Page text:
Recovery school programs seek aid increase

School programs for students recovering from alcohol or drug abuse make up a small but important slice of alternative public education in Minnesota, but their future is in doubt, advocates told the House Education Finance Committee on Wednesday. In the past four years, six recovery schools have closed, leaving just seven operating this year, said Paul McGlynn, who directs Sobriety High Charter School. The enrollment capacity of those schools is 278 — far fewer than the number of young Minnesotans who are struggling with drug addiction, he said.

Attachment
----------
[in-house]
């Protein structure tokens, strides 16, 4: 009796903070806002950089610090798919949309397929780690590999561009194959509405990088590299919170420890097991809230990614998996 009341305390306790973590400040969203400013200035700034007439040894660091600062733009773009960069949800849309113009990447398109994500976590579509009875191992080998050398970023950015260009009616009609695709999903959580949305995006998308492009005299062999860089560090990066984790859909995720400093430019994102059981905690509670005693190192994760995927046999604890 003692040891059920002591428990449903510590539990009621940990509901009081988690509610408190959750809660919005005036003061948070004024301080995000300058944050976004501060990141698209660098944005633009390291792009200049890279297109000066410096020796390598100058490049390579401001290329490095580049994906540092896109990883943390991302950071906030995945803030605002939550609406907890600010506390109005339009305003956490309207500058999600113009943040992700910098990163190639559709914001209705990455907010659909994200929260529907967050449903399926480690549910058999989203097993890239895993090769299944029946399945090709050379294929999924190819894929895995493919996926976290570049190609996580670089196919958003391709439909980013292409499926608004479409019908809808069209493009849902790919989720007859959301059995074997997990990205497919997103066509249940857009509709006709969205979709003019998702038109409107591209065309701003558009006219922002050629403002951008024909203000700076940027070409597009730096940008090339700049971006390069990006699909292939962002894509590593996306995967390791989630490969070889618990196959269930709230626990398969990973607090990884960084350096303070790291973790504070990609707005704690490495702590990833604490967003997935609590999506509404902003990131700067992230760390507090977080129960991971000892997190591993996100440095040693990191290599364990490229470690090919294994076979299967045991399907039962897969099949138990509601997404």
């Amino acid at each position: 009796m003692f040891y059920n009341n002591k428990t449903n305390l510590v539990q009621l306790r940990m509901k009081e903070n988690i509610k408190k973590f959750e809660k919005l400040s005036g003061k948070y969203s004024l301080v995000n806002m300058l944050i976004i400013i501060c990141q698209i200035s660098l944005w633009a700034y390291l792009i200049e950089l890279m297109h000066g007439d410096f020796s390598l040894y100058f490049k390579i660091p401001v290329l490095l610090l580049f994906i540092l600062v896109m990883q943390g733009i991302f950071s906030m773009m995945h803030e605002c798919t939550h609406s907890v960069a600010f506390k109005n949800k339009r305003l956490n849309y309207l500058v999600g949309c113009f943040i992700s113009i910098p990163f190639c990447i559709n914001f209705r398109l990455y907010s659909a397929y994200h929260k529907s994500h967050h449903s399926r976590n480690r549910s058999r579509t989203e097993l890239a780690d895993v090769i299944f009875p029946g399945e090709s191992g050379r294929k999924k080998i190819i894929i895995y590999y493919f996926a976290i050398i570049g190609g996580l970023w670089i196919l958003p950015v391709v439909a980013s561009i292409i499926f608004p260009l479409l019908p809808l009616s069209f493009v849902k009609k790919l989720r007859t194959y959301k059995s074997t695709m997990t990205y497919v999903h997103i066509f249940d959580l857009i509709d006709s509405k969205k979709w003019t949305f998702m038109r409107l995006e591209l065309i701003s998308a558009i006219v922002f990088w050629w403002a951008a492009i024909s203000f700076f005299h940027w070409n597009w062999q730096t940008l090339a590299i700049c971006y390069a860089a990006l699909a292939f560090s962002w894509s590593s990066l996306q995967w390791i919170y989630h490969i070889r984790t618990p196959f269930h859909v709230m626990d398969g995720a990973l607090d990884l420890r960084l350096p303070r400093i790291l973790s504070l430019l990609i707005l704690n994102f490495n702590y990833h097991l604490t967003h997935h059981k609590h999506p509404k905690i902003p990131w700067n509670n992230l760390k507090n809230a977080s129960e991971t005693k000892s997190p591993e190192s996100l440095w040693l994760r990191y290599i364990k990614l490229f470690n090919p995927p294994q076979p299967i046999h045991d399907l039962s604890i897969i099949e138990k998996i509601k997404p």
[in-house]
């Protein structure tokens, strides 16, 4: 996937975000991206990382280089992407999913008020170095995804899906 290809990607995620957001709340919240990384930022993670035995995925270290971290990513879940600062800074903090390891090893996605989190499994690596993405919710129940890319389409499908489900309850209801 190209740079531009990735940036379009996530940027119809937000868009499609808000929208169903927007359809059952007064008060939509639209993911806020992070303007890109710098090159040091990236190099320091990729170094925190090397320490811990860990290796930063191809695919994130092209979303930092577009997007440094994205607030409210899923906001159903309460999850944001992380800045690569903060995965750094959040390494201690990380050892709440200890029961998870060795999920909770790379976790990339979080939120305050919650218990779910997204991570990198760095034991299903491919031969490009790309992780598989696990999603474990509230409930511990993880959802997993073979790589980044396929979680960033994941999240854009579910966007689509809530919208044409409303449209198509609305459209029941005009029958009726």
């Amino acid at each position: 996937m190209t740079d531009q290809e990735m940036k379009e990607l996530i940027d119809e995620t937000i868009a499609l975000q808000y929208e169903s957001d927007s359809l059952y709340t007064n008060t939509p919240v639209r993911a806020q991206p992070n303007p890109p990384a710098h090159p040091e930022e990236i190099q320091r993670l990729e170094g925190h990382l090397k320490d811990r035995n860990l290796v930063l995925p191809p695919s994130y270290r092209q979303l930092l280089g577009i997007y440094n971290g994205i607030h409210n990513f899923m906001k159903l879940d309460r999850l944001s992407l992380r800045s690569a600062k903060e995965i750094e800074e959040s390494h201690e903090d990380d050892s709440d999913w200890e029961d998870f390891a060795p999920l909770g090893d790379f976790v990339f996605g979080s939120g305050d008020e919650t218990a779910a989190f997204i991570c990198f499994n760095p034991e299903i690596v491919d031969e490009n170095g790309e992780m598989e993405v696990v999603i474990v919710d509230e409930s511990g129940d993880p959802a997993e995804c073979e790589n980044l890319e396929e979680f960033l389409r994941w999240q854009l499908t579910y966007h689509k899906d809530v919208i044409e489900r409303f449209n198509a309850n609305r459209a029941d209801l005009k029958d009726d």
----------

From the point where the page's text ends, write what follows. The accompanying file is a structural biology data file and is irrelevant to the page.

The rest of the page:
Rep. Linda Slocum (DFL-Richfield) sponsors HF165, which would create a two-part funding formula to increase state aid to recovery programs run by school districts, charter schools or area learning centers. The first part of the formula would reimburse the programs for 20 percent of salary costs for qualifying support staff such as drug counselors and school social workers. The second would increase per-pupil funding for students in recovery school programs.

It’s unclear how much the proposal would cost the state; a fiscal note on the bill has yet to be completed. Several lawmakers on the education finance committee had questions or concerns about the bill’s financing.

The bill was laid over by the committee for possible inclusion in the omnibus education finance bill. It has no Senate companion.

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Sarah Lemagie's picture
Sarah Lemagie